Heavy metal’s fascination with space is a long and storied one, especially in recent years as the mass media has become engrossed in science, with a half-million shows that all seem to boil down to, “Check out how awesome this shit is!”, as voiced by Morgan Freeman or breathlessly delivered by popular physicists.
Few bands, however, have tackled these subjects with the consistency and exploratory excitement of Scar Symmetry, having now released six albums covering a variety of subjects dealing not only with space in its physical form but also the philosophies of the universe, the science fiction aspects, and even a healthy dose of futurism — as recently provided by the group’s newly released sixth disc The Singularity (Phase One: Neohumanity), which will henceforth be referred to as Singularity.
(In this post we present KevinP’s interview of Tim Charles, violinist and clean vocalist of Australia’s Ne Obliviscaris, whose new album Citadel will be released on November 7 (November 11 in the U.S.). You can listen to two of the new songs while you read, here and here.)
K: So would this be the first interview you have done where the name of the site is diametrically opposed to your position in the band?
T: I guess so! But despite the name of the site, you guys have always shown NeO great support over the years regardless, and so I’m very happy to be chatting with you today about our new album.
K: We are coming up on the release of that album, Citadel, on Nov 7. What would you say is different and/or what were you able to accomplish this time around as compared with Portal of I?
T: When we first started writing Citadel we didn’t have any meetings to discuss the direction of the new songs. We simply just did what we’ve always done and write music until we were happy with the song. Personally we were very proud of Portal of I and we loved the songs, so when it was so well-received, that gave us a lot of confidence to forget about the outside world and just back our own judgement and have faith that as long as we love the new stuff then the public will enjoy it also.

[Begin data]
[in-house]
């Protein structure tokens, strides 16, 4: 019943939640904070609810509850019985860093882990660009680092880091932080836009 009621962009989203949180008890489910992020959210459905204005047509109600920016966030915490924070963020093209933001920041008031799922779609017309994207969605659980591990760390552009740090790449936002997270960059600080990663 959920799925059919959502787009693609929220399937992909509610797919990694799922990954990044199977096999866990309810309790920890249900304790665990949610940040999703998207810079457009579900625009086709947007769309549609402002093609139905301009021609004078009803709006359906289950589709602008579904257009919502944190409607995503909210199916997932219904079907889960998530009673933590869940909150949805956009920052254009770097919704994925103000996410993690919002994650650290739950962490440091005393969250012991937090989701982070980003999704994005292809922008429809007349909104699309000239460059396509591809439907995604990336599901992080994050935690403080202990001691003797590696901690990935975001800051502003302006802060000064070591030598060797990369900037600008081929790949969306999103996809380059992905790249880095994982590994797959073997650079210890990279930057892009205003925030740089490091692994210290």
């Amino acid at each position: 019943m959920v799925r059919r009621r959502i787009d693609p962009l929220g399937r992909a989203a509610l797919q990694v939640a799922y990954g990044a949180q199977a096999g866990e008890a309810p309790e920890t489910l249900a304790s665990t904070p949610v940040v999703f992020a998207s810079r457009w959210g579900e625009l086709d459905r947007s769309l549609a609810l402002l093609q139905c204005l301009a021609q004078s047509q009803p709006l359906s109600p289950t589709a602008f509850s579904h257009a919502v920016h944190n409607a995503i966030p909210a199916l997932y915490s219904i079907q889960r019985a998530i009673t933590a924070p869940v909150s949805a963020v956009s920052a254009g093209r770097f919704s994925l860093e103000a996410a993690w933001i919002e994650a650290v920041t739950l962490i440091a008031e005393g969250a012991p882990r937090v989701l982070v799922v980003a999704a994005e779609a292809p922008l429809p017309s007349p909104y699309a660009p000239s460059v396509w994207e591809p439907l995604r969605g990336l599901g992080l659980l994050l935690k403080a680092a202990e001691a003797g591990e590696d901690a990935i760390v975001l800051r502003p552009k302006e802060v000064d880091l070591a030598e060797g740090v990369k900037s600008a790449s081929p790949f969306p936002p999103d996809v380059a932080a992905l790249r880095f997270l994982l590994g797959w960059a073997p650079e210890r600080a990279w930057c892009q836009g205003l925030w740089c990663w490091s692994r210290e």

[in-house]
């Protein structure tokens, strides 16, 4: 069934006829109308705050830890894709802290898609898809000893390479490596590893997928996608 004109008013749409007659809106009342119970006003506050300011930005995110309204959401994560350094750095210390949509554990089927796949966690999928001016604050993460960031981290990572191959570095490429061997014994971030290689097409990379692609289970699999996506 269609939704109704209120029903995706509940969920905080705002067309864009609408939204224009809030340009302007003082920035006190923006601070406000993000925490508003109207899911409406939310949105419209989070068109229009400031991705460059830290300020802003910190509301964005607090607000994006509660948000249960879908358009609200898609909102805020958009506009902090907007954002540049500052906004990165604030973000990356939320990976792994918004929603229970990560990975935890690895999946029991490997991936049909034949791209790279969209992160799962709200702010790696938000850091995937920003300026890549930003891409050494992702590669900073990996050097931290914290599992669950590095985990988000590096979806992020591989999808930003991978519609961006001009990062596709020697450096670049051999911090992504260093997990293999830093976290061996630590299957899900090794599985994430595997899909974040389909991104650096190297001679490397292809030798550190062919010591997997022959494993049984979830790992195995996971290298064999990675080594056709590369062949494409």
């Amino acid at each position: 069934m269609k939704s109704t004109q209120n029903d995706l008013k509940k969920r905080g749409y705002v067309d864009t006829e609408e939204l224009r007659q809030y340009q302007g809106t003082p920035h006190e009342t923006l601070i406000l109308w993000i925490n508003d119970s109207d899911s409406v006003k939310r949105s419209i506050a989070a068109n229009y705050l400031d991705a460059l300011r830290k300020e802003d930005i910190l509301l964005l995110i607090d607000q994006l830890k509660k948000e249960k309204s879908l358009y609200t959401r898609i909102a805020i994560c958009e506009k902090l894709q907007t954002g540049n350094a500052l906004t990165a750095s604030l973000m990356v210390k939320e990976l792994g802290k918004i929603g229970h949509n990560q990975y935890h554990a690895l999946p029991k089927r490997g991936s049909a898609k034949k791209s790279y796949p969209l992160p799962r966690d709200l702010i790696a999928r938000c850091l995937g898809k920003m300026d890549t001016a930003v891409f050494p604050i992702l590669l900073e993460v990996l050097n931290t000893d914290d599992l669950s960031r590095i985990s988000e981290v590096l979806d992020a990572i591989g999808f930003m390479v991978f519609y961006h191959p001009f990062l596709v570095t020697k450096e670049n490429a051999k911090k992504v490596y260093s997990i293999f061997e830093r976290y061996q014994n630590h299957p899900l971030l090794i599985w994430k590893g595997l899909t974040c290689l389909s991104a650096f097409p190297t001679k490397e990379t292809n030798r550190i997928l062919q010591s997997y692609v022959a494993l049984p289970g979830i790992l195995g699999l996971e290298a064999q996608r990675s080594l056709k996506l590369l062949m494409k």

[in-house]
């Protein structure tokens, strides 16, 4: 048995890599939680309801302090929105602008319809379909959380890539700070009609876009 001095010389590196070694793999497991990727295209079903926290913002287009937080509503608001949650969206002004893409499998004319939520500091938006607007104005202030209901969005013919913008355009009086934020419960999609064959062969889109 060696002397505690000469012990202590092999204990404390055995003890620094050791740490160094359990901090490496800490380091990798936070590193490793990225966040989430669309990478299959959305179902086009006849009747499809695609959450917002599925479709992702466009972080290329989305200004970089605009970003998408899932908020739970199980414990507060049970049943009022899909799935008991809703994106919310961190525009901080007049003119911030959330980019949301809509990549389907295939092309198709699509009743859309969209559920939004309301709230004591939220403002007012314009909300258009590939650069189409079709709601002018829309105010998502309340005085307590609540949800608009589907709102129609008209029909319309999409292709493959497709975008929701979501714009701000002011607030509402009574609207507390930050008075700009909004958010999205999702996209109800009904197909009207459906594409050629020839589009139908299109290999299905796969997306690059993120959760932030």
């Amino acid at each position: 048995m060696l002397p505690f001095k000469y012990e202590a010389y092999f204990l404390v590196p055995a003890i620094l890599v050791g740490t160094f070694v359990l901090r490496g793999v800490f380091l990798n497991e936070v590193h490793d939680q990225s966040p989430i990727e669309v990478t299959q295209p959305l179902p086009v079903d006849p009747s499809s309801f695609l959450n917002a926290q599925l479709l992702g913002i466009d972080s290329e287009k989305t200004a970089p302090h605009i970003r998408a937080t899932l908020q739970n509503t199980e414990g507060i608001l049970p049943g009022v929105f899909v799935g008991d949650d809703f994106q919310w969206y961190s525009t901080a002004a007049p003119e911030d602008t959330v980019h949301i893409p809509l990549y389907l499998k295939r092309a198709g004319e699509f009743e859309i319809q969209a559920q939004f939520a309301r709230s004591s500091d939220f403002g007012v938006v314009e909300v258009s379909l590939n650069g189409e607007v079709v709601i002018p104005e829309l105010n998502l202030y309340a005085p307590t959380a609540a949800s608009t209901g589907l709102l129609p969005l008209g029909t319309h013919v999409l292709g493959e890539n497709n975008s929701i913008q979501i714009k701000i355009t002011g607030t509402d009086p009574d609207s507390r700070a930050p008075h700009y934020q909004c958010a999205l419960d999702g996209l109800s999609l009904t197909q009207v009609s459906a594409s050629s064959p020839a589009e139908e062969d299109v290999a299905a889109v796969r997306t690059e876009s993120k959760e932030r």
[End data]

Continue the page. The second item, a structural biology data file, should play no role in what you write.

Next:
We definitely noticed that there were some new sounds being explored, but honestly it wasn’t really until the end when it was completely done that we realised it was actually quite a bit different. It’s still very much NeO, but honestly I’m not sure we could create 2 albums the same if we tried! It’s always been in our nature to explore and move forward musically, and to me Citadel just sounds like another step forward.
I guess one other difference between the albums is that Portal of I was more akin to 7 separate stories, all related to each other, that when put together create an album. This new album, however, was created in a more conceptual way with the music largely flowing continuously from start to finish and hence is more one unified piece.
(In this post our man in the UK, Andy Synn, reviews a live September 4 performance in Islington by the collaboration between Devin Townsend and Ché Aimee Dorval known as Casualties of Cool.)
Last Thursday I was lucky enough to see Casualties of Cool, the world’s finest proponents of Ambient Canadian Space-Country, perform a gorgeous, mesmerising set at The Union Chapel in Islington. And it’s taken me a while (I have been somewhat busy/ill in the intervening time) but I’ve finally got round to penning some thoughts about the experience.
To start with, for those of you who don’t know, the venue itself is pretty magical, a beautifully apportioned and enclosed chapel with rows of pews on ground level before the stage (and pulpit) and several more on balconies up above. The stained glass windows and hanging wrought-iron chandeliers add a touch of weight and worth to the surroundings, while the candles flickering in alcoves in each overhang only enhance the warmth and beauty of the place.
When it came to the show itself… well, there’s a reason this was sold under the title Casualties of Cool, and not under Devin’s own name. Because for once this really wasn’t a Devin Townsend show.